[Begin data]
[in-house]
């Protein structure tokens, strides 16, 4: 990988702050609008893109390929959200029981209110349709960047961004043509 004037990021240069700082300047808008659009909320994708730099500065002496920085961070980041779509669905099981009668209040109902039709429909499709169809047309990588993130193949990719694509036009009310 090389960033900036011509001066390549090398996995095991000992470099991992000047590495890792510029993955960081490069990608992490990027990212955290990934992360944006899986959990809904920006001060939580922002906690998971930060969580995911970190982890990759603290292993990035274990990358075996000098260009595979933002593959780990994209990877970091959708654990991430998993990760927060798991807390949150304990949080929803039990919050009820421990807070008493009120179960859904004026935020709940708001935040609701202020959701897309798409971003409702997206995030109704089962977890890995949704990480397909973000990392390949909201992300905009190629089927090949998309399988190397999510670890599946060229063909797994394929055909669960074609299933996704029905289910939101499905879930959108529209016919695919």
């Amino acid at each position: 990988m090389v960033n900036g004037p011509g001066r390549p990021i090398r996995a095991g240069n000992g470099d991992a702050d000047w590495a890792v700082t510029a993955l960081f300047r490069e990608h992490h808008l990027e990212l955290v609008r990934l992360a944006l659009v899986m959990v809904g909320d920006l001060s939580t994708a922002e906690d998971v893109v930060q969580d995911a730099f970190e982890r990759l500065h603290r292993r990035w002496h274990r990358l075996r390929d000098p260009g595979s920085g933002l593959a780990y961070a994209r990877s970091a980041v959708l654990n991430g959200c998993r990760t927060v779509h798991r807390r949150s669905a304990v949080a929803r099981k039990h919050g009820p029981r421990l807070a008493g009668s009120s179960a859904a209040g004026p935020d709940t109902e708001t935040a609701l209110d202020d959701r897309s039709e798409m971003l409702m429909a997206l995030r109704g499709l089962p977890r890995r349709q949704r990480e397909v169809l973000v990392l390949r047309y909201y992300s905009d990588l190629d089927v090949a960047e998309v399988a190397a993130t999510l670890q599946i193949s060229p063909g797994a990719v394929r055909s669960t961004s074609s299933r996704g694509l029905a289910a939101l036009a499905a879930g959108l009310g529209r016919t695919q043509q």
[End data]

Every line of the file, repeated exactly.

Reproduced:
[in-house]
């Protein structure tokens, strides 16, 4: 990988702050609008893109390929959200029981209110349709960047961004043509 004037990021240069700082300047808008659009909320994708730099500065002496920085961070980041779509669905099981009668209040109902039709429909499709169809047309990588993130193949990719694509036009009310 090389960033900036011509001066390549090398996995095991000992470099991992000047590495890792510029993955960081490069990608992490990027990212955290990934992360944006899986959990809904920006001060939580922002906690998971930060969580995911970190982890990759603290292993990035274990990358075996000098260009595979933002593959780990994209990877970091959708654990991430998993990760927060798991807390949150304990949080929803039990919050009820421990807070008493009120179960859904004026935020709940708001935040609701202020959701897309798409971003409702997206995030109704089962977890890995949704990480397909973000990392390949909201992300905009190629089927090949998309399988190397999510670890599946060229063909797994394929055909669960074609299933996704029905289910939101499905879930959108529209016919695919």
């Amino acid at each position: 990988m090389v960033n900036g004037p011509g001066r390549p990021i090398r996995a095991g240069n000992g470099d991992a702050d000047w590495a890792v700082t510029a993955l960081f300047r490069e990608h992490h808008l990027e990212l955290v609008r990934l992360a944006l659009v899986m959990v809904g909320d920006l001060s939580t994708a922002e906690d998971v893109v930060q969580d995911a730099f970190e982890r990759l500065h603290r292993r990035w002496h274990r990358l075996r390929d000098p260009g595979s920085g933002l593959a780990y961070a994209r990877s970091a980041v959708l654990n991430g959200c998993r990760t927060v779509h798991r807390r949150s669905a304990v949080a929803r099981k039990h919050g009820p029981r421990l807070a008493g009668s009120s179960a859904a209040g004026p935020d709940t109902e708001t935040a609701l209110d202020d959701r897309s039709e798409m971003l409702m429909a997206l995030r109704g499709l089962p977890r890995r349709q949704r990480e397909v169809l973000v990392l390949r047309y909201y992300s905009d990588l190629d089927v090949a960047e998309v399988a190397a993130t999510l670890q599946i193949s060229p063909g797994a990719v394929r055909s669960t961004s074609s299933r996704g694509l029905a289910a939101l036009a499905a879930g959108l009310g529209r016919t695919q043509q």